To Angie: A Thank-You Note

Dear Carla Fran,

I want to write today about Angie, the woman who had a chemical abortion after her IUD failed and has been documenting the experience via Twitter and Youtube. Her account of why she’s getting an abortion is here. Her circumstances—she has a special-needs son, pregnancy puts her health at risk, she doesn’t want another child—aren’t what motivated her to make the abortion public. She gives her reasons in the first of many Youtube videos she’s made on the subject, here. To badly summarize her position, she’s trying to destigmatize and render transparent a process that remains shrouded in spin and fear.

Since announcing her decision on her own website and on the Friendly Atheist, she’s been dealing with the expected Internet craze. I want to take a minute to applaud the physical courage it took to put herself at the center of a controversy that’s provoked real-world violence, and to do so at a physically demanding time. People say she knew what she was getting into. True—but the fact that civil rights champions know the resistance they’ll face doesn’t make them any less brave for facing it.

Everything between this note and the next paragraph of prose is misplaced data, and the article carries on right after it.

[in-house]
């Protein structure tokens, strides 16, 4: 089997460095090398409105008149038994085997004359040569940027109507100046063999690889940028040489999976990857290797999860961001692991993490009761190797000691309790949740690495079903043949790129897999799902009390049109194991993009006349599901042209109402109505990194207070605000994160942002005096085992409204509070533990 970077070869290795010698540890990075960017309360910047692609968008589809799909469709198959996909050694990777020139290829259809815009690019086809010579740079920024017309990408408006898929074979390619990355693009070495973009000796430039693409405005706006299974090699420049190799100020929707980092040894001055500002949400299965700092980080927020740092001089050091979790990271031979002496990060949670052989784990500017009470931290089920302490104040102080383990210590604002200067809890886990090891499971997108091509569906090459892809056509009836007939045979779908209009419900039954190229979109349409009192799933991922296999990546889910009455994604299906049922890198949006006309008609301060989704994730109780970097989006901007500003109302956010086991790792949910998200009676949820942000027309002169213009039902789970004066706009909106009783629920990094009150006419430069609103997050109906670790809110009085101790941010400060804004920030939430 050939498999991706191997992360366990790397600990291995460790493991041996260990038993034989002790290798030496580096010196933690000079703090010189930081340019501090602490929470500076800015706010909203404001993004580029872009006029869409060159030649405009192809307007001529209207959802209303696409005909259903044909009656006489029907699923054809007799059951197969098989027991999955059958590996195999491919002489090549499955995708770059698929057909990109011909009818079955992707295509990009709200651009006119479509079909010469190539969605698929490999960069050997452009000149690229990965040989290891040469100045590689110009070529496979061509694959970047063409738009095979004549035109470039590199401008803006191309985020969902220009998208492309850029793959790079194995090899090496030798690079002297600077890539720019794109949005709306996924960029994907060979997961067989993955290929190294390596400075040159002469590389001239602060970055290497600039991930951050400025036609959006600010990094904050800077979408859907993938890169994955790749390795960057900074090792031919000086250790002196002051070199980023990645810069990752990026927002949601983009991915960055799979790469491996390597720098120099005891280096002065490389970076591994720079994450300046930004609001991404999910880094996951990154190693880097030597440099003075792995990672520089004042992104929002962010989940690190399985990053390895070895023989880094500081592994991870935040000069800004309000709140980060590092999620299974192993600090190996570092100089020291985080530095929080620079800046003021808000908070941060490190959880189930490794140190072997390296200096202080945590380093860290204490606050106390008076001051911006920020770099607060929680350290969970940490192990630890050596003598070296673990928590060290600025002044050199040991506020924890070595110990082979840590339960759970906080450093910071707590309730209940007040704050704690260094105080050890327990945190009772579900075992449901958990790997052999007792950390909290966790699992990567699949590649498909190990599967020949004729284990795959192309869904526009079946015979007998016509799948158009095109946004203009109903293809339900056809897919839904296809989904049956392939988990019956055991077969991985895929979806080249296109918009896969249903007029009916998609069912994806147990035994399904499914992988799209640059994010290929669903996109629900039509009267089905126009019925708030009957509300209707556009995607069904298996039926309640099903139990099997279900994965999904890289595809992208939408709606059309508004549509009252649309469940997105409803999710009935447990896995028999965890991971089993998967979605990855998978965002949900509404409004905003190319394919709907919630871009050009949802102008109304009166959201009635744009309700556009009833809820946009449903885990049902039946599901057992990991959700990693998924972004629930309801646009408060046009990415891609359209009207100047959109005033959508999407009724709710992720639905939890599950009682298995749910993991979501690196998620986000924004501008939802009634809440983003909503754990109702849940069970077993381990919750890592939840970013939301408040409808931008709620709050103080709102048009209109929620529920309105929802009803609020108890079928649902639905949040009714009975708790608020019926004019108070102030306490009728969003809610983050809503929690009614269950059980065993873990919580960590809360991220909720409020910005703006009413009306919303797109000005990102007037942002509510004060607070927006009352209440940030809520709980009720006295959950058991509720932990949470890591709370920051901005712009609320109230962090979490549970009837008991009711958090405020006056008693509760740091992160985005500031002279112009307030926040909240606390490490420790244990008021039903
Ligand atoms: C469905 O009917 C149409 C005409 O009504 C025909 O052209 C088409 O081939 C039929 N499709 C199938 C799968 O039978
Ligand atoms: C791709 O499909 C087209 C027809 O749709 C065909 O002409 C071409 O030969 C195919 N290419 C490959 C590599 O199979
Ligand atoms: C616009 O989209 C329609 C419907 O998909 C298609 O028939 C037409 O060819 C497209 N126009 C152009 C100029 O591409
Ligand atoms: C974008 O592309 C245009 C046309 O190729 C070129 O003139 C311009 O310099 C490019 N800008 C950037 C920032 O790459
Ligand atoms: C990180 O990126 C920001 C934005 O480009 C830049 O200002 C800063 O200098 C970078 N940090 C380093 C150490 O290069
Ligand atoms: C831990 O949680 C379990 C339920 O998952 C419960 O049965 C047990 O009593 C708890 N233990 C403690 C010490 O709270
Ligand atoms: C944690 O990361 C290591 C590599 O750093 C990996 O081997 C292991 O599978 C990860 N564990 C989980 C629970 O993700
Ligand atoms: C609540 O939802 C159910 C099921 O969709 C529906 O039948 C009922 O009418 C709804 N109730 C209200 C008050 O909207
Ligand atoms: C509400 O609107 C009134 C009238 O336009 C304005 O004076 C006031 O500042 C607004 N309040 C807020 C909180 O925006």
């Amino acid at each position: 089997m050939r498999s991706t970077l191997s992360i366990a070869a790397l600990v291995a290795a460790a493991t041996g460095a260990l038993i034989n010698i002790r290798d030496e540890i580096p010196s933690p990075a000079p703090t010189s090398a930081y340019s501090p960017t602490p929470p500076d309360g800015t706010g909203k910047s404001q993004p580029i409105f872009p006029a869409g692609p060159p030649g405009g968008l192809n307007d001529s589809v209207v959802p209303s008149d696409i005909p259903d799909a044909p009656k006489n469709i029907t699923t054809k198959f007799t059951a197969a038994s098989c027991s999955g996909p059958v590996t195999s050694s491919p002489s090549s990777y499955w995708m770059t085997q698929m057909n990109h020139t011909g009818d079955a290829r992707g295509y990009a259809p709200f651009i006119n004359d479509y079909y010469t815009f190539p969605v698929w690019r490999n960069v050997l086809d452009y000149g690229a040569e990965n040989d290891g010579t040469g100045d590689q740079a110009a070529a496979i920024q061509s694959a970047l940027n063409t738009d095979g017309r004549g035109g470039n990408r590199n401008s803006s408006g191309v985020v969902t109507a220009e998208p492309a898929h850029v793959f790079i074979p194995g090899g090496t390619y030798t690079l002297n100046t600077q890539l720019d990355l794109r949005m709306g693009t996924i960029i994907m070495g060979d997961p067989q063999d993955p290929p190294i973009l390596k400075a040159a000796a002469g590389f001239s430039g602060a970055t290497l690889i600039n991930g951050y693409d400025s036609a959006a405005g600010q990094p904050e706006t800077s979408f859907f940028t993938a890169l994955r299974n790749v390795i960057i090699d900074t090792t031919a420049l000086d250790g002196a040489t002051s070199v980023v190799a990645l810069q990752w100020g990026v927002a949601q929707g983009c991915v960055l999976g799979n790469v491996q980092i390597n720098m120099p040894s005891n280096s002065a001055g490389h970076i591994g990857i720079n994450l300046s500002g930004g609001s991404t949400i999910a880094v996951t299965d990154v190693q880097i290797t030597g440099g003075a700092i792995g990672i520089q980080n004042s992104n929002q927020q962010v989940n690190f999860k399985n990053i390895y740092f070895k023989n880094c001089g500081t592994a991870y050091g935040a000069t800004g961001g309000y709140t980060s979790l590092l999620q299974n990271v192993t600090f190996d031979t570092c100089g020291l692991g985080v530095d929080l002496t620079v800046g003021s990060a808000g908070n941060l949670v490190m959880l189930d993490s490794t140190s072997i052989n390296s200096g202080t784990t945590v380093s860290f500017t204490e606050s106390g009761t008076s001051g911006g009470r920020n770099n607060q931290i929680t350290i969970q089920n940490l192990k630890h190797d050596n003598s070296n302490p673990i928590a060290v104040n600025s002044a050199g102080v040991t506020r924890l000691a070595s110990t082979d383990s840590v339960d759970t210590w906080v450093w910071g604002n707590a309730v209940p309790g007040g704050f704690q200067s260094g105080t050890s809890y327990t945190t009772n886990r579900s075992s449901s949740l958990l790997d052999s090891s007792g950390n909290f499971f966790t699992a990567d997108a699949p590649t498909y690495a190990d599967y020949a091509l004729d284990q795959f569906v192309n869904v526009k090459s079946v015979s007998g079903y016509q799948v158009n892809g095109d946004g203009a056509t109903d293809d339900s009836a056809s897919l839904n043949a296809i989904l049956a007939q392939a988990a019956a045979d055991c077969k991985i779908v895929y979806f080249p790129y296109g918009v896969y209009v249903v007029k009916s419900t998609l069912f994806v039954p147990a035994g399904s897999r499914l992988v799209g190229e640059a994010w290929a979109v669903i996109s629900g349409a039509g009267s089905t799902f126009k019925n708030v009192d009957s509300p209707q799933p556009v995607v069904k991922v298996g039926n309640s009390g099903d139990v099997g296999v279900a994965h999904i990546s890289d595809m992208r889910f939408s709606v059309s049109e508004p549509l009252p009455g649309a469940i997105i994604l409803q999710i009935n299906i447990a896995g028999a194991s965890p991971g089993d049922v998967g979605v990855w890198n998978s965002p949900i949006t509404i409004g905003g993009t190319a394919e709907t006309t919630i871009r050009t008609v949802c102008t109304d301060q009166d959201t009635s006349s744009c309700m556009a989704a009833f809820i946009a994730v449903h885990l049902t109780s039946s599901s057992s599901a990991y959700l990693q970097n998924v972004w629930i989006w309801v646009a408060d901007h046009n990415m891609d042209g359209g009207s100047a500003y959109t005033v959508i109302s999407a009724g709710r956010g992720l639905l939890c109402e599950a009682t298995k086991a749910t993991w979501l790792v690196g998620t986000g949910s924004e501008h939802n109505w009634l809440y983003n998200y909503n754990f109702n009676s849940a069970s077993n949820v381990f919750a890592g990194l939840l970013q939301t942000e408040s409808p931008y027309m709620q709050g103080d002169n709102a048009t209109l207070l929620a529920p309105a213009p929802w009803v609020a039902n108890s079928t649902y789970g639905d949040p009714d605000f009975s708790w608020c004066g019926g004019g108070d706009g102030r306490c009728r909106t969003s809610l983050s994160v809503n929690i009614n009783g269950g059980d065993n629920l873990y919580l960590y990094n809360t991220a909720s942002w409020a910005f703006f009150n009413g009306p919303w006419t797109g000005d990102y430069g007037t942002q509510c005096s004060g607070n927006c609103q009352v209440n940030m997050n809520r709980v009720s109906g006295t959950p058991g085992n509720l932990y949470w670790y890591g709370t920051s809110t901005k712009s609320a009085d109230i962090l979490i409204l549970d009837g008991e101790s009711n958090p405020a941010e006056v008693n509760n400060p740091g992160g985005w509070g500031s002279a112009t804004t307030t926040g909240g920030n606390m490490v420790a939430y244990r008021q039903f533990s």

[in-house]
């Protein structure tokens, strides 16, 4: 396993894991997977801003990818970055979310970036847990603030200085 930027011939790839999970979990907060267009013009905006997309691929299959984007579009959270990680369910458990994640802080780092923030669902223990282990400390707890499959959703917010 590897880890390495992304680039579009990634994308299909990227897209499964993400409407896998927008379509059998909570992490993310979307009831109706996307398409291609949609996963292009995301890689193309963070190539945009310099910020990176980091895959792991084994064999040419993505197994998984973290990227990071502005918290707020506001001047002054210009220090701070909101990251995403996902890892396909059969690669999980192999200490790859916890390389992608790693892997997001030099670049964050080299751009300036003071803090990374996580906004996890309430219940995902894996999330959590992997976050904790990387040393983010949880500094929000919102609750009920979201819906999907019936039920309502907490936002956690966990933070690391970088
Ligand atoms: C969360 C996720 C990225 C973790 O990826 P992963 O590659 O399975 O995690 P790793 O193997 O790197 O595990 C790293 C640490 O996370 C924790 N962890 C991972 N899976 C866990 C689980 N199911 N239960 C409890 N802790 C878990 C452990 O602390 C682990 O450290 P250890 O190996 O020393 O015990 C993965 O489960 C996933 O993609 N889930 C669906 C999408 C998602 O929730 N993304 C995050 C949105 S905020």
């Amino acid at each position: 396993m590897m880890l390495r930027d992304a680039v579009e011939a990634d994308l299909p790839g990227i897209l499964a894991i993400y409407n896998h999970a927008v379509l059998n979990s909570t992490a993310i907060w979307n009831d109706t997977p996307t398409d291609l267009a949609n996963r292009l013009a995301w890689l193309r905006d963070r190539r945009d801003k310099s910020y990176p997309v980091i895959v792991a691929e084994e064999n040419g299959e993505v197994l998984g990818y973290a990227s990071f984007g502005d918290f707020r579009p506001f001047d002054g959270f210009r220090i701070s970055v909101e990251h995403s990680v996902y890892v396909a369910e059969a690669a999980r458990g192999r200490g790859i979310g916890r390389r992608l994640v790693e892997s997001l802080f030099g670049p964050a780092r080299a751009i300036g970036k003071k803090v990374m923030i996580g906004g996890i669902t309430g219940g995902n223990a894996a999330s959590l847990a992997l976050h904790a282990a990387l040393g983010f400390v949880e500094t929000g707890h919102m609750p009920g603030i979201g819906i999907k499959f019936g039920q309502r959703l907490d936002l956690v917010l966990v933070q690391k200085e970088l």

The Friendly Atheist post provided a format for the usual debates to take place, but I was surprised by the (mostly) respectful tone in the commenting thread. Things took a turn later on; in any case, I’m reposting my comment on that thread here, as an open letter:

Hi Angie,

Thanks for doing this. Word on the slippery slope argument getting out of hand.

Two quick remarks to the louder commenters here: Folks, rape isn’t the point. Let’s stop arguing statistics. The point is that you, a person, have the right to decide whether or not to go through a life-altering procedure (whether that procedure is pregnancy or abortion is your call).

To the responsibility advocates: you’re disproportionately interested in enforcing your stated principle in situations where women bear all the physical consequences. (As a local instance of this, count how many on this thread are asking why she didn’t get a tubal ligation; compare that to how many asked why her partner didn’t have a vasectomy—a cheaper and far less risky procedure).

Sure, actions have consequences. And yet, if you’re a smoker and discover a tumor (a cluster of cells that will develop and grow unless interfered with), no one will cite your “irresponsible behavior” as a reason for refusing you the right to have that tumor removed.

Angie, thanks for making this process public. Philosophical issues aside, it’s hard for women thinking about it to find out what a chemical abortion is actually like. That––to my mind––is what’s most important about this piece. Anyone thinking about a chemical abortion is drowning is misinformation and spin, so to have an account of what physically happens is crucially important. It is emphatically, absolutely not “TMI”.

So, Angie, to add another voice to the majority on this thread, most of whom think human beings deserve to exert reasonable agency over their bodies regardless of their gender: thanks.


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